The march, described as a "nation's thank you" to all those who fought in the First World War, saw descendants of veterans from across the country join together on Remembrance Sunday.
The march started in the Mall before turning into Whitehall, where about 10,000 people streamed past the Cenotaph memorial which looked over hundreds of poppy wreathes.
Wearing poppies and medals and carrying wreaths, hundreds gathered from 9am to mark 100 years since the guns fell silent.
Kate Nicholls spoke to Forces News on the march: "I'm remembering, principally, my great-grandfather - he died two weeks before the Armistice in Flanders.
"But also his brother, my great uncle, Tommy and his sister, Violet, who was a field nurse in World War One - both of who came through and survived.
"The generation who lived through World War Two and knew what the sacrifices had been in World War One, they're slowly dying out and unless we pass it onto the next generation and continue to tell their stories, the personal stories that make it real, then remembrance won't be as meaningful.
"We need to make sure it's a living and breathing act of remembrance."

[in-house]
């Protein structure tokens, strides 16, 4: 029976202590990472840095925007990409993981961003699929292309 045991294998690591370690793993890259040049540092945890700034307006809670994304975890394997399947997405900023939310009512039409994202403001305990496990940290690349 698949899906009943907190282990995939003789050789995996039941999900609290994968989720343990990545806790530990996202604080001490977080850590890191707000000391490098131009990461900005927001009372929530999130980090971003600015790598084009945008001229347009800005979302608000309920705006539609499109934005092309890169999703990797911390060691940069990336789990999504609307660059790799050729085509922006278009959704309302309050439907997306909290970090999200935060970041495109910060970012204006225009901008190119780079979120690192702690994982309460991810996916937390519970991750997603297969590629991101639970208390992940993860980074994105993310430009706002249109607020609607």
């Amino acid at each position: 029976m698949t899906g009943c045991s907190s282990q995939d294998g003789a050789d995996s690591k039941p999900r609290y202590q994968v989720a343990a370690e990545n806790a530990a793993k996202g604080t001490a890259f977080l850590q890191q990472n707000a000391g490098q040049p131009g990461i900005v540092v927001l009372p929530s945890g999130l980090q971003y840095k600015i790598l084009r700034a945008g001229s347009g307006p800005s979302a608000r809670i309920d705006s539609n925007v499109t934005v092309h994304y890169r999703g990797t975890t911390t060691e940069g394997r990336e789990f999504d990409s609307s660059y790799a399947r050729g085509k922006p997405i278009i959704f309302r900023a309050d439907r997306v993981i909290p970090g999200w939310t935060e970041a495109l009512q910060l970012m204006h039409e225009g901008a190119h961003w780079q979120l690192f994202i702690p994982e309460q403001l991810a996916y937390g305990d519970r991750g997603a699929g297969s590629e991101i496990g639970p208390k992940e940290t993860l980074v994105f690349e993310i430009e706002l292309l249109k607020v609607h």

World War One vintage buses were also on show at the procession, highlighting what both civilians and soldiers would have been transported in at the time.
The procession was helped by volunteers and big screens were erected so those waiting could view the Cenotaph service, and at 11am all fell silent.
Bells rang out to mark the celebration 100 years ago as the first marchers made their way to the memorial.
Lord Ashton of Hyde, Minister for WWI commemorations, said: "One of the biggest legacies is things like the battlefields...and heightening the sense that our ancestors did amazing things in the World War.
"There's practically not a community in this country that isn't linked some way (with WWI) and I think we've raised the awareness of that amongst young people."